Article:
Pornography, Sex, and the Pleasure Systems in the Brain


Dopamine.  That’s a word that gets thrown around a lot in recovery circles for pornography /sex addiction.  Why is this tiny endocrinological, neurochemical compound such a big deal? It’s a big deal in recovery because it affects the part of the brain that pornography stimulates.  

Norman Droidge, M.D., author of The Brain that Changes Itself, writes the following about pornography and the pleasure centers of the brain:

“Pornography is more exciting than satisfying because we have two separate pleasure systems in our brains, one has to do with exciting pleasure and one with satisfying pleasure.  The exciting system relates to the ‘appetitive’ pleasure that we get imagining something we desire, such as sex or a good meal. Its neurochemistry is largely dopamine-related, and it raises our tension level.

“The second pleasure system has to do with the satisfaction, or consummatory pleasure, that attends actually having sex or having that meal, a calm, fulfilling pleasure.  Its neurochemistry is based on the release of endorphins, which are related to opiates and give a peaceful, euphoric bliss.

“Pornography, by offering an endless harem of sexual objects, hyperactivates the appetitive system.  Porn viewers develop new maps in their brains, based on photos and videos they see. Because it is a use-it-or-lose-it brain, when we develop a map area, we long to keep it activated.  Just as our muscles become impatient for exercise if we’ve been sitting all day, so too do our senses hunger to be stimulated.”

Basically, porn stimulates dopamine and causes the excitement and tension to build but never actually satisfies or gives the “consummatory” style of pleasure that real relationships can produce.  The porn addict is increasingly seeking pleasures that excite but don’t satisfy. Much like someone who is thirsty in the desert may have the illusion of an oasis in mirage and thinks he’s drinking but is really just guzzling sand, pornography gives the illusion of intimacy, validation, and connection when in reality it is isolating, hollow, and unfulfilling.  Porn can only excite – never satisfy.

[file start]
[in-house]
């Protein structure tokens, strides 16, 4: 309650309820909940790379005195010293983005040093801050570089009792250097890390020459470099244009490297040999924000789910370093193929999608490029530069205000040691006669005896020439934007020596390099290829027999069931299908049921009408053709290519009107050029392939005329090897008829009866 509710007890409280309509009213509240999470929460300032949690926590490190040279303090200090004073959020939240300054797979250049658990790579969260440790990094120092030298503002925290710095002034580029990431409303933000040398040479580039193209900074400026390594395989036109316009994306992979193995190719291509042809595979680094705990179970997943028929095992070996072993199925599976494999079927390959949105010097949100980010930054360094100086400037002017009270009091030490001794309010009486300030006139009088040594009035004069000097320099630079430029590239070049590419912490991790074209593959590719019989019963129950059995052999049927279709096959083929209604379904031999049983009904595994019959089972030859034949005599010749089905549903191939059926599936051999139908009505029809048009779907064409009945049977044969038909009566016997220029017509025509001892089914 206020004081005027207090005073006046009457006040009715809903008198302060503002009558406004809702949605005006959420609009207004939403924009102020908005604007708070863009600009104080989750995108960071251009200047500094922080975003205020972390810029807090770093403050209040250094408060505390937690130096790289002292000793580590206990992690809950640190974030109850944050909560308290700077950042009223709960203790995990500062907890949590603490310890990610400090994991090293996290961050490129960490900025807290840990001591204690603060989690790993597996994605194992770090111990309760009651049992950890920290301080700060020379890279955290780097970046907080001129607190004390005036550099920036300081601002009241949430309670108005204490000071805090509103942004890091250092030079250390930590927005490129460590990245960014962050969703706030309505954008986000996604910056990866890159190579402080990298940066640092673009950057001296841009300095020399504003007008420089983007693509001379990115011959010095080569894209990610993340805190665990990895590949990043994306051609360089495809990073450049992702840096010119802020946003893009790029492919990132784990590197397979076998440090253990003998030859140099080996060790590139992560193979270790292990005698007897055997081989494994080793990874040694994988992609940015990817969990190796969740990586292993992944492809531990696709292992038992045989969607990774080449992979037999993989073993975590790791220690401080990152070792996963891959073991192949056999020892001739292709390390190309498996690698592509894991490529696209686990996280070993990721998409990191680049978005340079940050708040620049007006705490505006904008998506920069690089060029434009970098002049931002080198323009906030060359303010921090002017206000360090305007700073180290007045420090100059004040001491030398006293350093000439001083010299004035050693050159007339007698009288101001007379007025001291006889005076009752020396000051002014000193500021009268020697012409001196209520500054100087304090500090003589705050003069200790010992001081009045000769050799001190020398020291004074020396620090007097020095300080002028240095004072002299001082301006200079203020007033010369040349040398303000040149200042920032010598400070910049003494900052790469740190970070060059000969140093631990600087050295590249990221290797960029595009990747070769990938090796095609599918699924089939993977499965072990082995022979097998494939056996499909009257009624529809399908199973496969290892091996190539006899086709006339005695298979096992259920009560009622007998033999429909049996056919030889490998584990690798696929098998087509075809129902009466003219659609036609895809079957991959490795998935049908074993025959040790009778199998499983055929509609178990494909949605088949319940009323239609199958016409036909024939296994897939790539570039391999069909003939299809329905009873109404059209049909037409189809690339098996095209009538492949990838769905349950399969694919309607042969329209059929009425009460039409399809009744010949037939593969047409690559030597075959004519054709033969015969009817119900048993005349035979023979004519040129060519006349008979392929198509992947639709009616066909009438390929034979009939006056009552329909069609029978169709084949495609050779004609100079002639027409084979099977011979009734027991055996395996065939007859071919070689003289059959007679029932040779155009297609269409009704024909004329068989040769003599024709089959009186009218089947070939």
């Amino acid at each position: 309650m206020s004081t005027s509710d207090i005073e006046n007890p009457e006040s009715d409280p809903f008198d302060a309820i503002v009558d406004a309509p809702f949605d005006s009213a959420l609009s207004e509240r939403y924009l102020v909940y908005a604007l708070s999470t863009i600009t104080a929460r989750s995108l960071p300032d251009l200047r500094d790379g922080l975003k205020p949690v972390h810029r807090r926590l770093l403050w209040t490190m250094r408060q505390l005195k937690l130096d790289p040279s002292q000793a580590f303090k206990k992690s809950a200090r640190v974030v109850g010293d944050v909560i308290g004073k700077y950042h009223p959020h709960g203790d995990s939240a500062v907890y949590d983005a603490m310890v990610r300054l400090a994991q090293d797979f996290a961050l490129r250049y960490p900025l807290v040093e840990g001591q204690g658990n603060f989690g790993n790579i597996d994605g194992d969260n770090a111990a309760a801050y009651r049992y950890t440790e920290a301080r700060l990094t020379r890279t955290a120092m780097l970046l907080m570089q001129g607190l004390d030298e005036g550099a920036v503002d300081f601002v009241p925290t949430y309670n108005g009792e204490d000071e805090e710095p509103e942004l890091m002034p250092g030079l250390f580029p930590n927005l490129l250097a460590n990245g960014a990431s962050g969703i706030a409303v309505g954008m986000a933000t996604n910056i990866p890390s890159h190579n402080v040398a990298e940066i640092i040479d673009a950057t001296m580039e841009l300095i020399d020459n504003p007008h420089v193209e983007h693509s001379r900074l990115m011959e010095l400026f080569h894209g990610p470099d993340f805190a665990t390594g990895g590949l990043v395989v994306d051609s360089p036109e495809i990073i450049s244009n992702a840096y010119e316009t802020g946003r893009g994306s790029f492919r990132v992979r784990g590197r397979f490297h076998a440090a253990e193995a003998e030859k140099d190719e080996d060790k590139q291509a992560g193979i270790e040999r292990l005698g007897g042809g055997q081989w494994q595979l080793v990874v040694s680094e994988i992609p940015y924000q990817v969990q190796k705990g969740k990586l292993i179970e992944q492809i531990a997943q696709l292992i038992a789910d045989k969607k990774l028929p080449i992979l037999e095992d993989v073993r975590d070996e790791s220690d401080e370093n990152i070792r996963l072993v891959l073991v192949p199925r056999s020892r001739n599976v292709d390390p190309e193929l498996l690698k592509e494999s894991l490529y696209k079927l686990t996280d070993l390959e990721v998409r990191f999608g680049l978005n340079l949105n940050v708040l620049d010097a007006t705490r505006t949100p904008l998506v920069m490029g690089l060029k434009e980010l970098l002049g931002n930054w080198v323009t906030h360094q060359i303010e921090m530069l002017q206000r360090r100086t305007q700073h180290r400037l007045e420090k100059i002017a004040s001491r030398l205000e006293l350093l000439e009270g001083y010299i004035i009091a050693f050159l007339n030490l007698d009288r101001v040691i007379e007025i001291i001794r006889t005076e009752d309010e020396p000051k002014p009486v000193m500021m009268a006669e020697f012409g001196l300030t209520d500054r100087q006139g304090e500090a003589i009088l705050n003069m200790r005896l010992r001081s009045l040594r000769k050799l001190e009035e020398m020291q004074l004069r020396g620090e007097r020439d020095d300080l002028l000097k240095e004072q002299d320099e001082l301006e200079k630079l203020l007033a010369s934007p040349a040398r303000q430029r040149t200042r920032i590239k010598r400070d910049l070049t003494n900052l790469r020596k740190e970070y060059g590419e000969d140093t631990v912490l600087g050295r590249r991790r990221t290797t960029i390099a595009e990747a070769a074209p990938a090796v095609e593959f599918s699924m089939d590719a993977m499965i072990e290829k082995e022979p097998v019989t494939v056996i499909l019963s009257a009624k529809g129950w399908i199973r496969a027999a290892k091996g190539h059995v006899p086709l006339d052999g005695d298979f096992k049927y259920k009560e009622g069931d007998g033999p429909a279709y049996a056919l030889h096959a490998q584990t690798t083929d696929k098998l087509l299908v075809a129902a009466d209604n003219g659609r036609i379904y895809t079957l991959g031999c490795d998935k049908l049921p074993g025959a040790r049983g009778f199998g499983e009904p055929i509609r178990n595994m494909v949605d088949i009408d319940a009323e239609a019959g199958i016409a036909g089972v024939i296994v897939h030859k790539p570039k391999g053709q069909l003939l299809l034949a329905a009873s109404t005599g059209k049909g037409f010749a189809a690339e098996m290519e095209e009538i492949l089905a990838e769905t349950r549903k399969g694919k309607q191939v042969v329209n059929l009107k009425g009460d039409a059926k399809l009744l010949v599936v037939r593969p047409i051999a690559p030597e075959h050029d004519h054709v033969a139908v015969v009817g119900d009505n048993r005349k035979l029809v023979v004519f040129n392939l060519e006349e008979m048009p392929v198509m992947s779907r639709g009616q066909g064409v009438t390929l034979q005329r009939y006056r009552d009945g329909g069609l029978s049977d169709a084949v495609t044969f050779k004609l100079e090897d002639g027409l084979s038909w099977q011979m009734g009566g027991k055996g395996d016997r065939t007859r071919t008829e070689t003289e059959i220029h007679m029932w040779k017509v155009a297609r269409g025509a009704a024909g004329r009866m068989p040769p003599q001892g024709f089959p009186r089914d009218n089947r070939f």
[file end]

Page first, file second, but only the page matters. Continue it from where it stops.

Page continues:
In contrast, real relationships and attachment is satisfying.  When we connect with someone we love and have real, meaningful relationships, the other pleasure system is activated oxytocin.  That’s why in LifeStar we heavily emphasis attachment connections and meaningful relationships to partners, spouses, family, and friends.  

We also emphasize wholesome, recreational activities that are exciting to you and are healthy for you in your dailies.  The porn addict needs dopamine, but from a different source than pornography. Whether it is fishing, bike riding, sports, board games, reading, writing, cooking, or whatever else is really exciting – you need to get dopamine from some healthy activity that is exciting to you and is acceptable in your family relationships.  Having a preplanned “default response” as a “go to” when you are tempted is a key to recovery. If every time you feel tempted you can turn to some healthy excitement, you’ll be better off.

Let’s suppose you choose fishing as your wholesome, exciting activity.  Most people who love fishing can’t do that every day. But on the days you can’t fish, you could still plan your next fishing trip, organize your tackle box, or read fishing magazines.  So, if you are tempted at 2 in the morning and need your “dopamine fix,” instead of turning to pornography you could use fishing as a default response and go restring a fishing pole or tie another fly to add excitement into your life. Obviously, if you have multiple exciting hobbies and interests, that will help you get the dopamine you need in more diverse ways and lead to a more well-rounded, healthy brain (and life).  

Though it takes time, getting dopamine from healthy, wholesome activities will rewire your brain.  Just as pornography rewired your brain to crave excitement through feeding your addiction, these wholesome activities that are exciting and dopamine inducing will help heal your brain and rewire it to seek the dopamine through healthy recreations and activities.  So, remember that having wholesome fun is an important step in recovery. Who knew fun could be so healthy for your brain?


By: Kyle N. Weir, PhD, LMFT, Clinical Director, LifeSTAR of the Central Valley

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This entry was posted in Addiction, Attachment, Female Sexual Addiction, Inspiration, Recovery, Science, Self-care, Self-Compassion, Sexual Addiction, Uncategorized. Bookmark the permalink.

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